Histochemical localisation of esterase activity

Histological localisation of esterase activity in conidia was determined with indoxyl acetate as a substrate, as described previously [5] with slight modifications. The medium was placed on glass slides. A first batch of slides were inoculated with fresh conidia from sporulating grapevine leaves by blowing on the medium with a labour mini-pump as described above. The other was inoculated with washed conidia according to the following method: conidia (5 mg) were washed in water with 2% Triton X-100 during 1 h and washed 5 times in distilled water by centrifugation (10,000 rpm, 4°C, 1 min). The supernatant was discarded and conidia were suspended in 1 ml of sterile distilled water. This suspension was filtered through a 0.45 μm filter, dried and conidia were blown on slides as described before. Slides were incubated for 24 h in humid chambers and observed with a bright field microscope equipped with a digital camera (Leica DC 100). As a control, ungerminated conidia were autoclaved for 20 min at 120°C and treated as previously described.

Scanning electron microscopy (SEM)

Leaf discs (1-cm diameter) were excised from infected Vitis leaves 12 h after inoculation and fixed with osmium tetroxide vapours (aqueous solution of 2% OsO4 (w/v) and 3% CrO3 (w/v)) for 4 h at room temperature in a closed humid chamber. They were then dehydrated in a graded series of acetone (10, 30, 50, 70, 90 and 100% (v/v); 20 min on ice for each step), dried in CO2 according to the critical point drying method (Critical Point Dryer, Baltech) and coated with gold. The samples were observed at 5 kV using scanning electron microscopy (Jeol JSM-6300 F). To investigate the importance of cutinase and esterase in the process of cutin degradation, leaves of grapevine were sprayed with a 5 μM solution of the inhibitor diisopropyl fluorophosphate (DIPF) according to the method of Deising et al. [5]. The leaves were allowed to dry before the inoculation of dry conidia. Leaf discs were excised 12 h after inoculation and treated as described before.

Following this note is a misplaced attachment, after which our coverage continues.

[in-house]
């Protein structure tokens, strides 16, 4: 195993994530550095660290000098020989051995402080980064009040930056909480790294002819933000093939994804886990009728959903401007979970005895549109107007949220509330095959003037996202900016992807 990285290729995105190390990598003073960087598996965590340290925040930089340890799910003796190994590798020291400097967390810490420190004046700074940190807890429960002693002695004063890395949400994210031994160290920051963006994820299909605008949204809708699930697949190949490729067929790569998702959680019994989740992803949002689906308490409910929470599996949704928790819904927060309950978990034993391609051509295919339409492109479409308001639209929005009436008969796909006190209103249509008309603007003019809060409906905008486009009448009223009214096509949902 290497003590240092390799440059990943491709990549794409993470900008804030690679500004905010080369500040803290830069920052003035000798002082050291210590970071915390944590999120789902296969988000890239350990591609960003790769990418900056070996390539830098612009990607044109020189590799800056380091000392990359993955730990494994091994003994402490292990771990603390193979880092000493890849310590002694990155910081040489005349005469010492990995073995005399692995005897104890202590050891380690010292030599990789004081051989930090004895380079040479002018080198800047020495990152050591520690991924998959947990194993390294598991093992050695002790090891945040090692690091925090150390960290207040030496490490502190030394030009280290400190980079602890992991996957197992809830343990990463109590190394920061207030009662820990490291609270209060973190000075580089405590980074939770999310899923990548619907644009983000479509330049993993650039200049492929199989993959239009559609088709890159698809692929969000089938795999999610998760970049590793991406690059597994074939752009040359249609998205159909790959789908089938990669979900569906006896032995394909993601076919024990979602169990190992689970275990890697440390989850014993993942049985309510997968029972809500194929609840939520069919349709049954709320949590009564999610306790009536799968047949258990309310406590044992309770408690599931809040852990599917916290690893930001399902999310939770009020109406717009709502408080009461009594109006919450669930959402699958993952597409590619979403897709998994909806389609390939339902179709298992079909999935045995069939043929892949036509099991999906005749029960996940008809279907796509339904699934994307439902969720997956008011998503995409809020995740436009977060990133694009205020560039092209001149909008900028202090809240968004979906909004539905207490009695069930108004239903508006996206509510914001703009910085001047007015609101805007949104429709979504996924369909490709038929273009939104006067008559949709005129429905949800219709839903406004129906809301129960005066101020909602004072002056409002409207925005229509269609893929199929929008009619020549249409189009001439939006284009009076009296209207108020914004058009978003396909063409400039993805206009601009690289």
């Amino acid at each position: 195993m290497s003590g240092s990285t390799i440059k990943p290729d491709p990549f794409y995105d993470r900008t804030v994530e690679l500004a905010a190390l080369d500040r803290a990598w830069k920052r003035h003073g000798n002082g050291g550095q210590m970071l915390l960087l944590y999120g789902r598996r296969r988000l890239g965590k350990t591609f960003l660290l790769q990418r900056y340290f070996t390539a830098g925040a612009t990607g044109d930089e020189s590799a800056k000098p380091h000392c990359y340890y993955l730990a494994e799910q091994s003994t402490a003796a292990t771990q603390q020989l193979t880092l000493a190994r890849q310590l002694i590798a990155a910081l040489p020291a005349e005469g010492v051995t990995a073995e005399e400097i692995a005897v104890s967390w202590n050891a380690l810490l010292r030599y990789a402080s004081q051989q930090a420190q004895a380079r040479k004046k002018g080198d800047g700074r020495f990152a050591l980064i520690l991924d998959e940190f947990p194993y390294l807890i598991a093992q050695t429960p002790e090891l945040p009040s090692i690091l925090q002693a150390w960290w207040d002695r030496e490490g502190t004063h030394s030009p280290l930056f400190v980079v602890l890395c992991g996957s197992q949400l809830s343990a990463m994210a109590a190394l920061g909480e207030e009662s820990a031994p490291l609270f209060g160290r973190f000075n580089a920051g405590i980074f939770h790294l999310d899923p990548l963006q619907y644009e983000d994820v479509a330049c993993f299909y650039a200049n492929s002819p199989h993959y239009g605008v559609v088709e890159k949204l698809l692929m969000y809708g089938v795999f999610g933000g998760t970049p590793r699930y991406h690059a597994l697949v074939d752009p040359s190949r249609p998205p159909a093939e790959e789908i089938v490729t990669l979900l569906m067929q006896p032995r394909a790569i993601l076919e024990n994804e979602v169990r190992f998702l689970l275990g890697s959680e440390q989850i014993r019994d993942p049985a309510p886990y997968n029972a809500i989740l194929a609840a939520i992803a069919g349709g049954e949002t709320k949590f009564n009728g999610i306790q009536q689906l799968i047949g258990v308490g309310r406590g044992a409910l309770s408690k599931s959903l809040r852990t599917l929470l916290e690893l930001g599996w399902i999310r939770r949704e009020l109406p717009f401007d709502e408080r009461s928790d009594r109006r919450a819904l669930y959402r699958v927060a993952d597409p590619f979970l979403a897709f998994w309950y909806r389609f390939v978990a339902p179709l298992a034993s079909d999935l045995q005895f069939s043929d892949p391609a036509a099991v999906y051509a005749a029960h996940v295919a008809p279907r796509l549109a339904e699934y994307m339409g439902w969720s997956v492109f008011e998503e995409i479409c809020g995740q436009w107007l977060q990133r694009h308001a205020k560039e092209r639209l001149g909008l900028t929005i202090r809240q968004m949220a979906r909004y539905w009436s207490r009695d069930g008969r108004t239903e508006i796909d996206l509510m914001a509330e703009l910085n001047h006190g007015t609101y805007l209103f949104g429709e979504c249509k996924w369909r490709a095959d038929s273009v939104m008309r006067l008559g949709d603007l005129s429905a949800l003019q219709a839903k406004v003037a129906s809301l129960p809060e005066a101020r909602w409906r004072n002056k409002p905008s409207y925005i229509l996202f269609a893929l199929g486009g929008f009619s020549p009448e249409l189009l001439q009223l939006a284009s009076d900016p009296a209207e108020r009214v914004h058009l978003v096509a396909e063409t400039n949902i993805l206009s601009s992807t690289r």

A non-specific esterase activity was measured in the cell wall protein extract (PPE) of ungerminated conidia, as well as in the remaining parietal protein fraction from broken conidia (RPP). No activity was detectable in the cytoplasmic protein extract (CPE) (Table 1). Each active extract was further used to determine if the non-specific esterase activity is a cutinase activity by using (3H)-cutin as a hydrolysis substrate. The enzymatic activity of the parietal protein extract (PPE) as well as the remaining parietal protein extract from broken conidia released up to four-fold more labelled fatty acid monomers than the control, indicating the presence of a specific, constitutive cutinase activity in the cell wall protein extract of ungerminated conidia of E. necator (Table 2). The cytoplasmic protein extract (CPE) was similar to the control, displaying no specific cutinase or esterase activity for the cytoplasm of ungerminated conidia.

Protein extract Protein (mg ml-1) Activity (μmol min-1 μg-1 proteins)
PPE 2.05 (±0.31) 0.82 (±0.08)
CPE 2.25 (±0.22) 0.00 (±0.00)
RPP 1.37 (±0.11) 0.80 (±0.06)

Table 1: Non-specific esterase activity measured in parietal (PPE), cytoplasmic (CPE) and remaining parietal (RPP) protein extracts in ungerminated conidia of Erysiphe necator.